Botanical Name: Datisca cannabina
Species: D. cannabina
*Cannabina laevis Moench
*Datisca glabra Stokes
*Datisca nepalensis D.Don
Common Names: False hemp, Acalbir, Akalbir
Habitat: Datisca cannabina is native to the Aegean Islands, Crete, Cyprus, Anatolia, the Levant, the Transcaucasus, Iraq, Iran, Central Asia, Afghanistan, Pakistan, the western Himalayas and Nepal. It grows on the banks of streams in rich alluvial soils.
Datisca cannabina is an erect, herbaceous perennial plant producing a clump of unbranched, arching stems from a somewhat woody base; it can grow around 1.8 m (6ft) by 1 m (3ft 3in). It is in flower in September, and the seeds ripen in October. The species is dioecious (individual flowers are either male or female, but only one sex is to be found on any one plant so both male and female plants must be grown if seed is required). The plant is not self-fertile.The plant is harvested from the wild for local use as a medicine and as a dyestuff.
Requires a good deep soil and a sunny position. Plants can be grown in quite coarse grass, which can be cut annually in the autumn. This species is not hardy in the colder areas of the country, it tolerates temperatures down to between -5 and -10°c. Give the roots protection from winter frosts by mulching them. At one time this plant was commonly cultivated as a dye plant, but with the advent of chemical dyes it has fallen into disuse. Dioecious. Male and female plants must be grown if seed is required.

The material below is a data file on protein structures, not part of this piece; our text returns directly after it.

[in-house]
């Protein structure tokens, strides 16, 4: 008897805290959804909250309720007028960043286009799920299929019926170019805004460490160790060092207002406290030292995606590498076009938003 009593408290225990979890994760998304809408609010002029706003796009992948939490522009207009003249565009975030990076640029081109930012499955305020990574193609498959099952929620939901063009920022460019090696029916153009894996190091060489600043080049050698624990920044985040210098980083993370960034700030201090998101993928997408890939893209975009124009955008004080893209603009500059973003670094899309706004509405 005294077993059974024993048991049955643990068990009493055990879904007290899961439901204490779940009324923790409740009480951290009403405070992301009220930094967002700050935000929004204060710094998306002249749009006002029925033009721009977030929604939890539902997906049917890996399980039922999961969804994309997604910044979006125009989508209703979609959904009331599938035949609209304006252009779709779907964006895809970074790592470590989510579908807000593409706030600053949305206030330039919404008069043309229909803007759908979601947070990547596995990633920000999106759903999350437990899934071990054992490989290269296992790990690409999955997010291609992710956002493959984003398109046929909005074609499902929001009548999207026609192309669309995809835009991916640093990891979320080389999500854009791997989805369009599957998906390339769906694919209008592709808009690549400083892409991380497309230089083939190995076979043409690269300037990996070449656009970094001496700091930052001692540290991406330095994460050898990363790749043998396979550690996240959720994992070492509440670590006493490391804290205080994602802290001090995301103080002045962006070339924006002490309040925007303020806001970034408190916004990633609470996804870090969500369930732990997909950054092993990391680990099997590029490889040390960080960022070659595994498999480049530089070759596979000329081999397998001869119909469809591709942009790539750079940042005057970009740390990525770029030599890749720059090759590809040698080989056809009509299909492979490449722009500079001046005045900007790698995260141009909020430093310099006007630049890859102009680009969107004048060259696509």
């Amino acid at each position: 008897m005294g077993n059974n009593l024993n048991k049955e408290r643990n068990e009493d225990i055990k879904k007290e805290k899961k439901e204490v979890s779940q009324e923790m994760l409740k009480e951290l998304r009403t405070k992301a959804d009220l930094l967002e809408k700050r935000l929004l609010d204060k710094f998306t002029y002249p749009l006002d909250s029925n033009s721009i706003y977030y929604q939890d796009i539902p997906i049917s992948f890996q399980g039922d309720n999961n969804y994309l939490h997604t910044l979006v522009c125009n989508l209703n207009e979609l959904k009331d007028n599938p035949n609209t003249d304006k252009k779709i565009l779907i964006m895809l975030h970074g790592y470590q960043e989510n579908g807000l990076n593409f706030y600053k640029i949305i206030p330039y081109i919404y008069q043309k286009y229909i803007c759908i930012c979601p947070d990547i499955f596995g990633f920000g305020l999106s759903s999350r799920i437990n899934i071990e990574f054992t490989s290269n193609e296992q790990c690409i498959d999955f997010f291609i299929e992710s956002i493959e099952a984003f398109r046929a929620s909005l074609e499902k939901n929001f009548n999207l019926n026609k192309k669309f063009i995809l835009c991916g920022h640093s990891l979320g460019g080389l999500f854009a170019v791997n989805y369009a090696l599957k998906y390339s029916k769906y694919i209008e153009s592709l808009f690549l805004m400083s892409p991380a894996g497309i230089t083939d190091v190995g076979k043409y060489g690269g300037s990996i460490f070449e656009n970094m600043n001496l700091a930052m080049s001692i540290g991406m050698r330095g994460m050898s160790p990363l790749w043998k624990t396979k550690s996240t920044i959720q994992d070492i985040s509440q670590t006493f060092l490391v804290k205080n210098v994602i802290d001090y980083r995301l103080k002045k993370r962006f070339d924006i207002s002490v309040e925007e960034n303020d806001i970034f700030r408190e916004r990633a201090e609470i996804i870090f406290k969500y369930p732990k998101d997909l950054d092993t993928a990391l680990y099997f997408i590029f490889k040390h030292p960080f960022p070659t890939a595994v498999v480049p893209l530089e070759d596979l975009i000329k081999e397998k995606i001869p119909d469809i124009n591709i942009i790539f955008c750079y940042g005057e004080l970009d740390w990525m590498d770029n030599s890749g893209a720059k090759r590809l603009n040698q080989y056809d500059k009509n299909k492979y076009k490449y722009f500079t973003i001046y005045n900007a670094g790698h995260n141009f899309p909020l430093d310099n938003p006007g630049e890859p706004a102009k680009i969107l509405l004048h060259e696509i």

Through Seeds – sow spring in a greenhouse, only just covering the seed. Germination usually takes place within 1 – 3 weeks at 18°c. When large enough to handle, prick the seedlings out into individual pots and plant them out in the summer. Division in the spring. Very easy, larger clumps can be replanted direct into their permanent positions, though it is best to pot up smaller clumps and grow them on in a cold frame until they are rooting well. Plant them out in the spring.
Edible Uses: Not Known.
The leaves and flowering stems are bitter, diuretic, febrifuge and purgative. The root is used as a sedative in the treatment of rheumatism. It is also applied to carious teeth.
Other Uses: A yellow dye is obtained from the leaves, root and stems.
Disclaimer : The information presented herein is intended for educational purposes only. Individual results may vary, and before using any supplement, it is always advisable to consult with your own health care provider.